Happy Birthday: Hugh Cornwell
65 years ago today, the world was first graced with the presence of a gentleman who spent 16 years fronting one of the great punk/new wave bands of the late ‘70s and early ‘80s: Hugh Cornell, former lead singer of The Stranglers.
Born in North London’s Tufnell Park in 1949, Hugh Alan Cornwell has been playing music for far more of his life than not, but did you know that he spent a portion of his high school years playing in a band with Richard Thompson? True story, according to Wikipedia…and we know everything on that site is 100% accurate, don’t we? But, no, that one really is accurate, and Cornwell actually discussed the band – Emil and The Detectives, they were called – in an interview with The Telegraph a few years back.
“Our biggest claim to fame was supporting Helen Shapiro at the Ionic Cinema in Golders Green, but after we took our O-level (exams), we lost touch,” said Cornwell. “The next I heard, (Thompson) was the lead guitarist in Fairport Convention. In August 2008, I was doing a festival outside Madrid, and the promoter said, ‘If we hurry, we can catch the end of Richard Thompson’s set. I couldn’t believe it. I hadn’t seen Richard in 30 years. We had a big huggy reunion, and now we’re back in touch. It’s really lovely.”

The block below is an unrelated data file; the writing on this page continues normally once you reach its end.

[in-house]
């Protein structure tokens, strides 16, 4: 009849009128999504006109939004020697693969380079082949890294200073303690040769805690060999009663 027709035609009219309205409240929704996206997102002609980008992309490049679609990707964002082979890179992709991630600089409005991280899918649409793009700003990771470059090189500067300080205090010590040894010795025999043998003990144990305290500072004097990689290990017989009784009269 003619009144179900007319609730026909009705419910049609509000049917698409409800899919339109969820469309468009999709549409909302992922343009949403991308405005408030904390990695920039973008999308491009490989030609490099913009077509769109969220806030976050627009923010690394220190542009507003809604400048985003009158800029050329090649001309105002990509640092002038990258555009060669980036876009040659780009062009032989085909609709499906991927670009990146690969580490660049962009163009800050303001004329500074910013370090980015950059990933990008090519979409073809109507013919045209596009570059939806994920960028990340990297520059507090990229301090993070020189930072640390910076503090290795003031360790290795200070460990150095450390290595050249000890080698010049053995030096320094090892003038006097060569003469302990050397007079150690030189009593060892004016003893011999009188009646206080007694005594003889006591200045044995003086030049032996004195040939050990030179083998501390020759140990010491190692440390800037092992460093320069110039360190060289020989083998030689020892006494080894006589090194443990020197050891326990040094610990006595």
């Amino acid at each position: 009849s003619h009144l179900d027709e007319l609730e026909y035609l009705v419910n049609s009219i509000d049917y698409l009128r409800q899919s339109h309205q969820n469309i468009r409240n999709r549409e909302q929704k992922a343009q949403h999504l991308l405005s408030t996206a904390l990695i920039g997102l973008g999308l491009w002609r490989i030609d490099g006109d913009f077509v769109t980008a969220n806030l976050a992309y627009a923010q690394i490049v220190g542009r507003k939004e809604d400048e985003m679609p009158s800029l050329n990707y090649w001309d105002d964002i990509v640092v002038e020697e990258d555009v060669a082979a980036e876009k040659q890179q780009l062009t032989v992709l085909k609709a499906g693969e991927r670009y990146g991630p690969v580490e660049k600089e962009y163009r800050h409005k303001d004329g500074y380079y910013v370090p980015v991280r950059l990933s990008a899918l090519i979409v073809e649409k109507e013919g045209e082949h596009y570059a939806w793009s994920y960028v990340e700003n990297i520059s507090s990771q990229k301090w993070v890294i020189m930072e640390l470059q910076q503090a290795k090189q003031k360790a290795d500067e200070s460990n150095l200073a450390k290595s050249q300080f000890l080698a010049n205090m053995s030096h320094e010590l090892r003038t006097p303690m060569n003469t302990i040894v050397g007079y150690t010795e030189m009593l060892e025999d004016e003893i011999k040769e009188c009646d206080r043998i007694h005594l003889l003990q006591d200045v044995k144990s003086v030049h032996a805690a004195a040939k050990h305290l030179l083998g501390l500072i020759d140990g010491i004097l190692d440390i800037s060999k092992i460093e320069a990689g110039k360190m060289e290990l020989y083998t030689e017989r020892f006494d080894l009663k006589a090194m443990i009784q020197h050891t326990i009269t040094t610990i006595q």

In ’74, Cornwell – who’d done some post-grad work in Sweden – came back to the UK as a member of a band called Johnny Sox, which eventually evolved into The Stranglers, who went on to become the highest-selling group to come out of the UK punk scene, not only selling a decent amount of albums but also picking up full-fledged hit singles in the process.
Cornwell stuck it out with the Stranglers for quite some time, only abandoning his post as frontman in 1990, but he made a few brief forays into a solo career prior to that point, including 1979’s Nosferatu and 1988’s Wolf. Although the Stranglers have continued on without Cornwell, he doesn’t seem to have been bothered much by their decision to do so: not only has he continued to perform and record under his own name, but he’s also tried to keep up with the status quo. In addition to releasing his 2008 album, Hooverdam, as a free download on his website, he’s more recently teamed up with Steve Albini, of all people, to do a new album, 2013’s Totem and Taboo, and he’s still going strong to this day.
To celebrate Cornwell’s birthday, we’ve put together a playlist of the best of the Stranglers – because that’s how you first came to know him, after all – and closed it with a handful of tracks from his solo albums, going all the way up to Totem and Taboo, just so you’ll have proof that he’s still kicking butt after all these years.